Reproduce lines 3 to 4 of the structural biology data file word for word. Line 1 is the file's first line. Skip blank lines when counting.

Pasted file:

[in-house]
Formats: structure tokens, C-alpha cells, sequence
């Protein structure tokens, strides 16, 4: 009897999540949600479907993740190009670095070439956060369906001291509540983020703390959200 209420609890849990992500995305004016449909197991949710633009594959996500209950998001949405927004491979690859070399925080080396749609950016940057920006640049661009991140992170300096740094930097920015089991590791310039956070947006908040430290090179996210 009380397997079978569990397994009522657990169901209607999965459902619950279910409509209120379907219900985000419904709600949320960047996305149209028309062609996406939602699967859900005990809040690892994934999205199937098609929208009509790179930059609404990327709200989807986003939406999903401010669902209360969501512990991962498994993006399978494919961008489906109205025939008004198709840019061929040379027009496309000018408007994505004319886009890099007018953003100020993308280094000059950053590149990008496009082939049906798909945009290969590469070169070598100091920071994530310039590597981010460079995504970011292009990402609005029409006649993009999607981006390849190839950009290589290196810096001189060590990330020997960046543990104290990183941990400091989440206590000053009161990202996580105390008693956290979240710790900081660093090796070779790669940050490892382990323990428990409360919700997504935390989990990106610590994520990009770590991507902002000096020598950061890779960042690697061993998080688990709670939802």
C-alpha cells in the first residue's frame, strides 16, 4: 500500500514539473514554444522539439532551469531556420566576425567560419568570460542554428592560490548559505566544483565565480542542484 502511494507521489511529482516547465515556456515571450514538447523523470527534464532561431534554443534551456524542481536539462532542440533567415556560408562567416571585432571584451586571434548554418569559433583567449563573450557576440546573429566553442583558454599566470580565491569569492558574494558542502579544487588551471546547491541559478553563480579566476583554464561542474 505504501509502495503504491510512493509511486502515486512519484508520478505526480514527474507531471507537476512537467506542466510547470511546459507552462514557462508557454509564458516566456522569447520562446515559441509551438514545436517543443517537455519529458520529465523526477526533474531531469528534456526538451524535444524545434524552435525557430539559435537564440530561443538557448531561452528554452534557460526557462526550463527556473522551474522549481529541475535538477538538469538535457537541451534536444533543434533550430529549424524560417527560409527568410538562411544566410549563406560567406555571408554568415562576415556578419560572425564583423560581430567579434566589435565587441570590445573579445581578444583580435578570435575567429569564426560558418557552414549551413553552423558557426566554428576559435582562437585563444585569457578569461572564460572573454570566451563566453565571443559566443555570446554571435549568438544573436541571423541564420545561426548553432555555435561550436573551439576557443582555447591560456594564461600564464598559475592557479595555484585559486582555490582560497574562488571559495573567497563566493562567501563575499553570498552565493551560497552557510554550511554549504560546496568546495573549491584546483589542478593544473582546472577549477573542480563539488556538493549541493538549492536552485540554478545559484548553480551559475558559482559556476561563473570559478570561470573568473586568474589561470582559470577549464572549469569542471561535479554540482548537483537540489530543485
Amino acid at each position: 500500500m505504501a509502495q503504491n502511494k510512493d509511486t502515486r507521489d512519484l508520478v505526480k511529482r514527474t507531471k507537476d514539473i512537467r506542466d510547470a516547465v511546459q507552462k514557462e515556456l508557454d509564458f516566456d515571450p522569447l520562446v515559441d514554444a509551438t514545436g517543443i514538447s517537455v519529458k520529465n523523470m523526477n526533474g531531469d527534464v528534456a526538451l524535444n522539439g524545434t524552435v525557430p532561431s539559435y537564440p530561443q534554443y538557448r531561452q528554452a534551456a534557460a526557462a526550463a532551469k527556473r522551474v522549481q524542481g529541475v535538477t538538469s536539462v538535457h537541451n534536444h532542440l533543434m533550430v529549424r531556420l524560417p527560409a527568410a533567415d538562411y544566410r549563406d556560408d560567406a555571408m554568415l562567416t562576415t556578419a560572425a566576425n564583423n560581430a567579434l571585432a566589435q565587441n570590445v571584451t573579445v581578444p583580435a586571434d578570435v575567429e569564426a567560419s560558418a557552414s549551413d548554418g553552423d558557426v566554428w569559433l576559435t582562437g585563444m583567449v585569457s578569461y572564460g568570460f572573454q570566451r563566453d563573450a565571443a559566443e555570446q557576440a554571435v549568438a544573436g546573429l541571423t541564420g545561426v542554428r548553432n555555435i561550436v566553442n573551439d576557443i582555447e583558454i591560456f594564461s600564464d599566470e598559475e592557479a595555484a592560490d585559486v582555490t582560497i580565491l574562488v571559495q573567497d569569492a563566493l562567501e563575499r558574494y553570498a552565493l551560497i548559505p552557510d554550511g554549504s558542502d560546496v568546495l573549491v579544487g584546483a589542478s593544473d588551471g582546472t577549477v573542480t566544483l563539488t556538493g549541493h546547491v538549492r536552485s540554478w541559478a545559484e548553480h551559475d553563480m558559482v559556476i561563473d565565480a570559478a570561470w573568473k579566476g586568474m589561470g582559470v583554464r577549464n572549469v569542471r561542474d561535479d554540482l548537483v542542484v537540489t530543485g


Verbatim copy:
């Protein structure tokens, strides 16, 4: 009897999540949600479907993740190009670095070439956060369906001291509540983020703390959200 209420609890849990992500995305004016449909197991949710633009594959996500209950998001949405927004491979690859070399925080080396749609950016940057920006640049661009991140992170300096740094930097920015089991590791310039956070947006908040430290090179996210 009380397997079978569990397994009522657990169901209607999965459902619950279910409509209120379907219900985000419904709600949320960047996305149209028309062609996406939602699967859900005990809040690892994934999205199937098609929208009509790179930059609404990327709200989807986003939406999903401010669902209360969501512990991962498994993006399978494919961008489906109205025939008004198709840019061929040379027009496309000018408007994505004319886009890099007018953003100020993308280094000059950053590149990008496009082939049906798909945009290969590469070169070598100091920071994530310039590597981010460079995504970011292009990402609005029409006649993009999607981006390849190839950009290589290196810096001189060590990330020997960046543990104290990183941990400091989440206590000053009161990202996580105390008693956290979240710790900081660093090796070779790669940050490892382990323990428990409360919700997504935390989990990106610590994520990009770590991507902002000096020598950061890779960042690697061993998080688990709670939802």
C-alpha cells in the first residue's frame, strides 16, 4: 500500500514539473514554444522539439532551469531556420566576425567560419568570460542554428592560490548559505566544483565565480542542484 502511494507521489511529482516547465515556456515571450514538447523523470527534464532561431534554443534551456524542481536539462532542440533567415556560408562567416571585432571584451586571434548554418569559433583567449563573450557576440546573429566553442583558454599566470580565491569569492558574494558542502579544487588551471546547491541559478553563480579566476583554464561542474 505504501509502495503504491510512493509511486502515486512519484508520478505526480514527474507531471507537476512537467506542466510547470511546459507552462514557462508557454509564458516566456522569447520562446515559441509551438514545436517543443517537455519529458520529465523526477526533474531531469528534456526538451524535444524545434524552435525557430539559435537564440530561443538557448531561452528554452534557460526557462526550463527556473522551474522549481529541475535538477538538469538535457537541451534536444533543434533550430529549424524560417527560409527568410538562411544566410549563406560567406555571408554568415562576415556578419560572425564583423560581430567579434566589435565587441570590445573579445581578444583580435578570435575567429569564426560558418557552414549551413553552423558557426566554428576559435582562437585563444585569457578569461572564460572573454570566451563566453565571443559566443555570446554571435549568438544573436541571423541564420545561426548553432555555435561550436573551439576557443582555447591560456594564461600564464598559475592557479595555484585559486582555490582560497574562488571559495573567497563566493562567501563575499553570498552565493551560497552557510554550511554549504560546496568546495573549491584546483589542478593544473582546472577549477573542480563539488556538493549541493538549492536552485540554478545559484548553480551559475558559482559556476561563473570559478570561470573568473586568474589561470582559470577549464572549469569542471561535479554540482548537483537540489530543485